Architecture Research Project (Project 1)
CS 441, Dr. Lawlor
A substantial chunk of your course grade comes from the two semester
PROJ1: a paper and in-class
presentation on an architecture topic of your choice, due in
Here's what's left of the semester, before the midterm on October 20:
Please have your project 1 topic (see list below) picked out by class on Tuesday,
September 27. You don't need to write anything up, but you should
be ready to give a useful two-minute synopsis of the topic.
Su Mo Tu We Th Fr Sa
18 19 20 21 22 23 24
25 26 27 28 29 30 <- topic due
Su Mo Tu We Th Fr Sa
2 3 4 5 6 7 8 <- rough draft due
9 10 11 12 13 14 15 <- presentations
16 17 18 19 20 21 22 <- final draft & midterm exam
23 24 25 26 27 28 29
Your rough draft is due Thursday, October 6. This should work, but need not have all the features you want, or be polished well.
We'll do the presentations
on Thursday October 13. There
are seven people in
class, and 90 minutes, so that's about 12 minutes per
person. You should prepare about 10 minutes of interesting,
informative content, which leaves 2 minutes for questions and to change
speakers. PowerPoint is NOT required, but you MUST have
a clear idea of what you will present AND some sort of
Your final draft is due Thursday, October 20. Everything should work and be well polished: documentation also counts!
Possible Project 1 Topics
Or choose your own topic! Topics can be either research of the form "Learn and present what people have done about X", or applied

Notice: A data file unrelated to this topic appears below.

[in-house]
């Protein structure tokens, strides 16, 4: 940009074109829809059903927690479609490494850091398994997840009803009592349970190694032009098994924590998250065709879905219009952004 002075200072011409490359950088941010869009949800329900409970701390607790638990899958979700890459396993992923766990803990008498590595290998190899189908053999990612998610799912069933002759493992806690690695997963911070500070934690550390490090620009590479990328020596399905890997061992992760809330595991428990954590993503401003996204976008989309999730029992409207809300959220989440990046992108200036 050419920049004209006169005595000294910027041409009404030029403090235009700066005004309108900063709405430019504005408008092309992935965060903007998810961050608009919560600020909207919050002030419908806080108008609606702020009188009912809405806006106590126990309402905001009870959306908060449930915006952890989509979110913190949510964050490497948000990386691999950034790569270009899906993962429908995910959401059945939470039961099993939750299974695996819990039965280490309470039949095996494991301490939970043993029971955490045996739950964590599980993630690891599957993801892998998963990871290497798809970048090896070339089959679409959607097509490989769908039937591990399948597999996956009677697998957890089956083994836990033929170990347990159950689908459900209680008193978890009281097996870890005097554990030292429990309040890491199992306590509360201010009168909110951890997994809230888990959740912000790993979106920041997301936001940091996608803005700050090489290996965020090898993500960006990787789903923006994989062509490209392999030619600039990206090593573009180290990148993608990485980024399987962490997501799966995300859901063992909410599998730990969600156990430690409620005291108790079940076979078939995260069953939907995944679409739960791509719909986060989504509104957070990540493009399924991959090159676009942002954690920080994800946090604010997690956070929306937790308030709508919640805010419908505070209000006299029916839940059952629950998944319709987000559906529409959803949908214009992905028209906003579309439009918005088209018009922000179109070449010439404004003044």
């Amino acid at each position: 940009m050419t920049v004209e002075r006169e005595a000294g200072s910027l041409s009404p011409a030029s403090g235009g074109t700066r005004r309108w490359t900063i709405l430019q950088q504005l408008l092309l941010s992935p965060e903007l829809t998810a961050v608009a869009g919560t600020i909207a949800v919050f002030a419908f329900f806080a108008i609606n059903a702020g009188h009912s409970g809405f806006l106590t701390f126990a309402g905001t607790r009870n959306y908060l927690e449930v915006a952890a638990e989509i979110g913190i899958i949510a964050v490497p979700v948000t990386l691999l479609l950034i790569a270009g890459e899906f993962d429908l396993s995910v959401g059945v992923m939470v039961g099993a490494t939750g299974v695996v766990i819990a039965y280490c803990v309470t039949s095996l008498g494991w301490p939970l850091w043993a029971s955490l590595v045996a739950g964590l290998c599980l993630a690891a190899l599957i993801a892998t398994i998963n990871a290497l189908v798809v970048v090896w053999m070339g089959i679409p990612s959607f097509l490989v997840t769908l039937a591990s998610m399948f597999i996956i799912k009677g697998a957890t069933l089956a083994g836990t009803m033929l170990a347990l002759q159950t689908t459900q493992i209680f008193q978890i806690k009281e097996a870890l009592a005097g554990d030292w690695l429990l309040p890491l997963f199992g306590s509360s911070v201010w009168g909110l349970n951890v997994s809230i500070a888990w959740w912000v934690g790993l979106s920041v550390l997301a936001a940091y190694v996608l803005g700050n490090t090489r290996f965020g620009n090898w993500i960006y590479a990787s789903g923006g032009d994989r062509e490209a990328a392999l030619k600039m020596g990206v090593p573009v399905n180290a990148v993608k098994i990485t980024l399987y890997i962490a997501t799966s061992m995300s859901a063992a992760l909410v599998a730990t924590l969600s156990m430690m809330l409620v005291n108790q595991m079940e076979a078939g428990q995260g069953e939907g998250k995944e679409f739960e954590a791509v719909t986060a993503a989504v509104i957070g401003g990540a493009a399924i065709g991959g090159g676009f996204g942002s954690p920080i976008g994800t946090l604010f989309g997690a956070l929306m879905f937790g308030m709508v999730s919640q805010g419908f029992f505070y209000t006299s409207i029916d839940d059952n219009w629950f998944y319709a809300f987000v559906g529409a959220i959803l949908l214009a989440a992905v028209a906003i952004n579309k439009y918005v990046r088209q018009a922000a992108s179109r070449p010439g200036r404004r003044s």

work of the form "Build a new X".
- Learn about the rationale, history, and advantages/disadvantages of any current hardware topic, such as:
- Pipelining, especially the very deep piplines of the Pentium 4
- Out-of-order execution
- Register renaming
- Branch prediction, branch history, and execution speculation
- Cache prefetching and out-of-order loads and stores
- Multi-core, SMP, SMT, or SIMD parallelism (pick one!)
- Describe how the design limitations and goals of nonstandard computing platforms differ from conventional computing, such as:
- High-performance computing systems, such as Blue Gene or anything on the Top500 list.
- Consumer game consoles, such as the PlayStation 3, Xbox 360, or Wii.
- Embedded systems, such as cell phones or microwave ovens.
- Pick a hardware-related article from Ars Technica. Explain what they're talking about in detail.
- Pick a CPU architecture from sandpile.org. Compare this architecture's hardware design, in terms of achievable performance, with competing architectures.
- Describe performance counters, which are useful for understanding code performance and pipelining (see PCL)
- Describe a strange fabrication substrate or nonstandard
computing scheme, such as Biological Computing, Quantum Computing,
self-organizing polymer nanofabrication, etc.
- Describe novel data storage architectures, such as perpendicular bit recording, magnetoresistive memory, nanowire memory.
a semiconductor or PCB fabrication process in detail,
such as the problems encountered during deep-submicron
photolithography, or the interelationship between planarization and
metal layers in CMOS fabrication.
- Describe the historical evolution of some computer architecture, such as SPARC or Motorola's 68000.
- Explore the decline and fall of some popular computer architecture, such as the VAX ("All the world's a VAX!" Or, er, it was...)
- Build an interesting circuit: extend your HW1 CPU, build a superscalar dependency detection unit, etc.
- Define a new instruction set, with a software or circuit simulator.
- Write and benchmark some architecture-specific code to perform any interesting task:
- Use bitwise operations to do something simple faster, or do something simple in a fiendishly complex way.
- Use assembly language or your knowledge of branch prediction, caching, etc to improve the performance of some program.
- Write a dynamic binary translator for any architecture.
- Use SSE or AVX instructions to speed up some code with the power of SIMD.
- Use OpenMP or pthreads to speed up some code with the power of multicore.
- Use CUDA or OpenCL to speed up some code with the power of the GPU.